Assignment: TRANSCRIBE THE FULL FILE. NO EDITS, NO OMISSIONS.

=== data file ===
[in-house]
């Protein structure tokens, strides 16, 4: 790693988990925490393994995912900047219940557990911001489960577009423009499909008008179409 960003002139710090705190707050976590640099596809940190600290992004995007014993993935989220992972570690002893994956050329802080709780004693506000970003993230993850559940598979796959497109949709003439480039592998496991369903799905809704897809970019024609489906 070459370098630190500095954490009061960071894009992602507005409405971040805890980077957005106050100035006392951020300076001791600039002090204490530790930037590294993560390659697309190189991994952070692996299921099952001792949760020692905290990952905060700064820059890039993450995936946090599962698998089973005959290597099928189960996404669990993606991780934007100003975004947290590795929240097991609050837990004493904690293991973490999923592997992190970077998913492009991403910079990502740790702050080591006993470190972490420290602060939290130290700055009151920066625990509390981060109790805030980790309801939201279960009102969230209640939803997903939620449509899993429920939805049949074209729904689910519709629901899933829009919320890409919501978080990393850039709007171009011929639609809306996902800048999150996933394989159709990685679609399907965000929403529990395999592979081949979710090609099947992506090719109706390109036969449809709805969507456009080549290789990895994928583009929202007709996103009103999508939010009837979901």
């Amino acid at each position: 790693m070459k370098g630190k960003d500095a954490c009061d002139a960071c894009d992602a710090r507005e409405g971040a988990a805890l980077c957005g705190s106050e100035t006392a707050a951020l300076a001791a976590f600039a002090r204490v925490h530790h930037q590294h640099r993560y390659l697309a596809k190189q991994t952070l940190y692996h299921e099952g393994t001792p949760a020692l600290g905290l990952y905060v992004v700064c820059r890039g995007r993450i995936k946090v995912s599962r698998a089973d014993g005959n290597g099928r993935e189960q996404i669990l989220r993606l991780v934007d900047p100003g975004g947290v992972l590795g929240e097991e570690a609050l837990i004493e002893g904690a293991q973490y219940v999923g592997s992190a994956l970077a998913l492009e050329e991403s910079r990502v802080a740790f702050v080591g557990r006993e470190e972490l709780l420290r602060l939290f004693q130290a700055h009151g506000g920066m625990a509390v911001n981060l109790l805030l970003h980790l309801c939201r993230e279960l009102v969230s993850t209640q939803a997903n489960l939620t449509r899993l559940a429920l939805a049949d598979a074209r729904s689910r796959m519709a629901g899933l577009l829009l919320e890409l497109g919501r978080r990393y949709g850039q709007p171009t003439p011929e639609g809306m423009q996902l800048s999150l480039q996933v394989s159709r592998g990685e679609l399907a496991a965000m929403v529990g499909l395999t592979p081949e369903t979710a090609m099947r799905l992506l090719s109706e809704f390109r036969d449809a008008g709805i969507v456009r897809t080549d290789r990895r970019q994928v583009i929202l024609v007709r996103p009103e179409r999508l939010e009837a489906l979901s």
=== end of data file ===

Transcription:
[in-house]
């Protein structure tokens, strides 16, 4: 790693988990925490393994995912900047219940557990911001489960577009423009499909008008179409 960003002139710090705190707050976590640099596809940190600290992004995007014993993935989220992972570690002893994956050329802080709780004693506000970003993230993850559940598979796959497109949709003439480039592998496991369903799905809704897809970019024609489906 070459370098630190500095954490009061960071894009992602507005409405971040805890980077957005106050100035006392951020300076001791600039002090204490530790930037590294993560390659697309190189991994952070692996299921099952001792949760020692905290990952905060700064820059890039993450995936946090599962698998089973005959290597099928189960996404669990993606991780934007100003975004947290590795929240097991609050837990004493904690293991973490999923592997992190970077998913492009991403910079990502740790702050080591006993470190972490420290602060939290130290700055009151920066625990509390981060109790805030980790309801939201279960009102969230209640939803997903939620449509899993429920939805049949074209729904689910519709629901899933829009919320890409919501978080990393850039709007171009011929639609809306996902800048999150996933394989159709990685679609399907965000929403529990395999592979081949979710090609099947992506090719109706390109036969449809709805969507456009080549290789990895994928583009929202007709996103009103999508939010009837979901």
């Amino acid at each position: 790693m070459k370098g630190k960003d500095a954490c009061d002139a960071c894009d992602a710090r507005e409405g971040a988990a805890l980077c957005g705190s106050e100035t006392a707050a951020l300076a001791a976590f600039a002090r204490v925490h530790h930037q590294h640099r993560y390659l697309a596809k190189q991994t952070l940190y692996h299921e099952g393994t001792p949760a020692l600290g905290l990952y905060v992004v700064c820059r890039g995007r993450i995936k946090v995912s599962r698998a089973d014993g005959n290597g099928r993935e189960q996404i669990l989220r993606l991780v934007d900047p100003g975004g947290v992972l590795g929240e097991e570690a609050l837990i004493e002893g904690a293991q973490y219940v999923g592997s992190a994956l970077a998913l492009e050329e991403s910079r990502v802080a740790f702050v080591g557990r006993e470190e972490l709780l420290r602060l939290f004693q130290a700055h009151g506000g920066m625990a509390v911001n981060l109790l805030l970003h980790l309801c939201r993230e279960l009102v969230s993850t209640q939803a997903n489960l939620t449509r899993l559940a429920l939805a049949d598979a074209r729904s689910r796959m519709a629901g899933l577009l829009l919320e890409l497109g919501r978080r990393y949709g850039q709007p171009t003439p011929e639609g809306m423009q996902l800048s999150l480039q996933v394989s159709r592998g990685e679609l399907a496991a965000m929403v529990g499909l395999t592979p081949e369903t979710a090609m099947r799905l992506l090719s109706e809704f390109r036969d449809a008008g709805i969507v456009r897809t080549d290789r990895r970019q994928v583009i929202l024609v007709r996103p009103e179409r999508l939010e009837a489906l979901s």